Thursday, February 21, 2008


I have been doing some reading from a couple of Elaine Pagel’s books and one by Bret Ehrman. Both authors have researched and written about the books that didn’t make it into the Bible, the errors, mistaken or otherwise, in those that did, and the fussin’ and feudin’ over the decisions. I’ll even finish them one of these days. These aren’t books that you read cover to cover in a few days. At least for me. This is something you think about, do a little research and read some more. And in the meantime something else grabs my attention, and………..excuse me, my new book on Greek Mythology just came, there’s those essays by Tom Cowan, that book on herbs, and you think this is why my reading list never gets any shorter? Oh, and don’t forget the shawl I’m working on and really need to finish

I’ve always asked questions. I’ve never been able to believe something just because “it is written” or somebody said so. I’ve always had to work it out for myself. And I guess that’s my core identity. It doesn’t really depend on anything outside of me. And I guess I never bought into the every word in the Bible was written by God therefore it can’t be questioned. It’s been nearly two thousand years, texts have been copied over and over, mistakes got made and things got added or subtracted. And language as a tool can be incredibly crude. Especially when we’re working with several languages and a lot of centuries.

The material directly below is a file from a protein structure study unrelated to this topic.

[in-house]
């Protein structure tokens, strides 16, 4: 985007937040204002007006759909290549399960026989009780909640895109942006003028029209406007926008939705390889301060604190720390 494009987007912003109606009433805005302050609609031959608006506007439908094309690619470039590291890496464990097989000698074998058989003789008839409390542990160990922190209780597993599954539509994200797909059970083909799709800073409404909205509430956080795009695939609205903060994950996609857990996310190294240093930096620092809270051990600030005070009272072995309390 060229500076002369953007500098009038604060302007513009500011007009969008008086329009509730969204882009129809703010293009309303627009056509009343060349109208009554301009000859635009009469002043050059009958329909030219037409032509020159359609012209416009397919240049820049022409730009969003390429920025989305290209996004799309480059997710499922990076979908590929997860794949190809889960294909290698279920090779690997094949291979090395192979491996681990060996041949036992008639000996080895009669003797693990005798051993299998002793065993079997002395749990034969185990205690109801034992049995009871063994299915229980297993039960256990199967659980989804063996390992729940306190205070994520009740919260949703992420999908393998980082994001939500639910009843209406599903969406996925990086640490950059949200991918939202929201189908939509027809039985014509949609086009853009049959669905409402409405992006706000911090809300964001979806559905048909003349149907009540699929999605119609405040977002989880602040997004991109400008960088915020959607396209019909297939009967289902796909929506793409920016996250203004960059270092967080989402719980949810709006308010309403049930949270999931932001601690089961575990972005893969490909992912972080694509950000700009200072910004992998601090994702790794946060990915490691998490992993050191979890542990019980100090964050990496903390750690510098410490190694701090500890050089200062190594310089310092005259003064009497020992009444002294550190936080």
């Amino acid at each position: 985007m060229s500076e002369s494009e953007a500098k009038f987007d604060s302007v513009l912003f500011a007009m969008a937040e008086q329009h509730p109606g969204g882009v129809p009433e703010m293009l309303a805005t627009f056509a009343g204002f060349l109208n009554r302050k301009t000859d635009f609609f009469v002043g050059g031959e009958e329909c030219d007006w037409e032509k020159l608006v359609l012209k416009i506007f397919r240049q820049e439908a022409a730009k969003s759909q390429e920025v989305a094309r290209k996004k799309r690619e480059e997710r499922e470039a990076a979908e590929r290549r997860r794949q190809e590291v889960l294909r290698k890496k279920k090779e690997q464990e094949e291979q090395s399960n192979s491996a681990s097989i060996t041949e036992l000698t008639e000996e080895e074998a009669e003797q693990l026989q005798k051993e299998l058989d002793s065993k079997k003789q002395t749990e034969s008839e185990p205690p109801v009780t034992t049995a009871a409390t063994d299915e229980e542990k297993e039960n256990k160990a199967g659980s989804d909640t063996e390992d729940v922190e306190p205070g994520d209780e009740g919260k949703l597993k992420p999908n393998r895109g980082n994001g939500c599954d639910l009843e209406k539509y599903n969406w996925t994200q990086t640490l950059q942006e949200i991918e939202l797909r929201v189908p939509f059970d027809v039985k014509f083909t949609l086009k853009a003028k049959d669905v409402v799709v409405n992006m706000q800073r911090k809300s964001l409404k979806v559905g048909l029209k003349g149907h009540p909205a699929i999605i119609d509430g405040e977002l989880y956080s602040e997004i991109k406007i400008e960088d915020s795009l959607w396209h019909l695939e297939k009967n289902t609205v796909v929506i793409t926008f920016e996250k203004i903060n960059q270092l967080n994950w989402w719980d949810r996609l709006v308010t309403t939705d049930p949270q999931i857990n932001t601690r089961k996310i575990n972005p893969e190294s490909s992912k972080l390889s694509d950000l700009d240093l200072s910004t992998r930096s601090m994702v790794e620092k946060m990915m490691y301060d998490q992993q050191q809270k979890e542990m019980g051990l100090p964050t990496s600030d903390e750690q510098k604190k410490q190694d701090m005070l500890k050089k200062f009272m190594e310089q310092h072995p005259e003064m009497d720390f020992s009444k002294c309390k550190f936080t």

In fact, Ehrman who heads up the religious studies department of the UNC at Chapel Hill, started out as a literalist and is currently an agnostic. I guess that’s why so many of the fundamentalists head for the barricades at the drop of a very small hat. If someone who went through the literalist training, believed it whole heartedly, started his research intending to prove that the literalists were right and ended up not only on the other side of the fence but in the next county, what will happen next?

Everything was written after the fact. Probably based on third hand accounts at best. Preached in Aramaic and Hebrew, written down in Greek, translated into Latin, translated back into Greek and then into the modern European languages.

Funny thing about ancient Greek, the words were not separated and there was no punctuation. You can read a phrase as “Jesus is now here” or “Jesus is nowhere.” Excuse me, I think I’ll just go outside and thank whoever did it for the birds, the flowers, the fact that I woke up this morning, that mom also woke up this morning, and the cats. That’s the core, everything else is profit.

I doubt if Paul ever intended for his letters to be taken as gospel “truth.” He was writing to specific people, in a certain place, at a certain time. The Bible is a tool, and it’s one of many, to be used for understanding the spirit. And you can’t understand the Bible without understanding the people who wrote it and the people and cultures around them. And that’s a very tall order. It’s so much easier I guess to “just accept Jesus and you’ll be saved.” But, as my family will tell you I’ve never taken the easy way to anything.


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